Thursday, June 26, 2008
Philip Edward Island - Part 3
With a light offshore breeze, the following day was perfect for paddling the Georgian Bay coast of Philip Edward Island. An onshore wind off the bay makes this shore a dangerous one as it's cluttered with rocky islets and shallows.
Not only is navigation difficult thanks to the incredible number of similar islands, but also the chances for being smashed into one of the thousands of hazards is very high. One would think it was possible to take refuge behind the outer islands, but in many cases this doesn't seem to be much of an advantage as one is forced into more and more shallow water. Needless to say, I kept a close watch on my charts and foredeck compass to try and make some sense of where I was!
I slowly worked my way along the coast, marveling at the variety of colours found in the rocks along the way. All had been smoothed and polished by ancient glacial action. In many places it was still possible to see the gouges made by the glacier as it slip over the surface on its southern drift.
Eventually, the white quartzite hills of Killarney began to appear through the islands. I was getting closer to phase two of my trip: Baie Fine, a long fjord-like stretch of water which ran for miles into the hills of Killarney.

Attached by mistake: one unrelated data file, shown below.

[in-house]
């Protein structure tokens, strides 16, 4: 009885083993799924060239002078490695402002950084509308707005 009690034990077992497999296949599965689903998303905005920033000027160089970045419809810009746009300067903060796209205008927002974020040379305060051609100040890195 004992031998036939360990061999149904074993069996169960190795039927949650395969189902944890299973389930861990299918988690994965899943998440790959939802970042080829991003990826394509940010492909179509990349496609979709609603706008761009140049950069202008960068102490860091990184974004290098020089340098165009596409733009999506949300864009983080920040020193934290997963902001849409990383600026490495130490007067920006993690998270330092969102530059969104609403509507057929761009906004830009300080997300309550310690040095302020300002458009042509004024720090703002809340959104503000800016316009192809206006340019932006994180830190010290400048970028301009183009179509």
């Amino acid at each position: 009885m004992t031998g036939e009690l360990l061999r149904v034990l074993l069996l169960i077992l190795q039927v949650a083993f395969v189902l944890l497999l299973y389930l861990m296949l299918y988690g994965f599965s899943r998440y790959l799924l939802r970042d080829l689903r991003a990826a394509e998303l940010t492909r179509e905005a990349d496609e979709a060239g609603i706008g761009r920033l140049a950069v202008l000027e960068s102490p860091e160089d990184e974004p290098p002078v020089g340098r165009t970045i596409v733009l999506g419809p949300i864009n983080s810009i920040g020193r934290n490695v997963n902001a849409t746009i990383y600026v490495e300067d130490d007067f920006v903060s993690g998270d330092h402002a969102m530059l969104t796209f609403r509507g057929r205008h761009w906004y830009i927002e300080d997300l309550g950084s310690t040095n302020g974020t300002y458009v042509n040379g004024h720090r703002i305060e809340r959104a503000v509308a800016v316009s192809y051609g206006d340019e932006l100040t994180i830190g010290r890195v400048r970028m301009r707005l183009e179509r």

I passed through the narrow channel in front of the town of Killarney and from there westward into Lansdowne Channel. Here I set up my second campsite just outside of Rat Portage Cove. I actually checked out the portage as it would have cut many miles off my trip. Part of it has been paved! Somehow, that seemed a bit too tame, so I elected to paddle around via the 'Hole in the Wall' gap, a place I'd been before on several other trips, including the paddle around Manitoulin Island in 2004. (A kayaker I met a few days later told me he had dragged his plastic Necky over the portage and found it very usable)
I managed to recharge my cell-phone during lunch at the 'Hole in the Wall'. I was also amused to discover my old tent site had mysteriously turned into a bed of white flowers. Now how strange could that be?
The crossing of several miles over to the entrance to Baie Fine went smoothly in spite of a brisk cross wind from the west. Waves were just at the breaking stage, which made things interesting! The good news was the same wind pushed me rapidly along Baie Fine and to the next campsite above, perhaps the nicest spot I stayed at during the whole trip.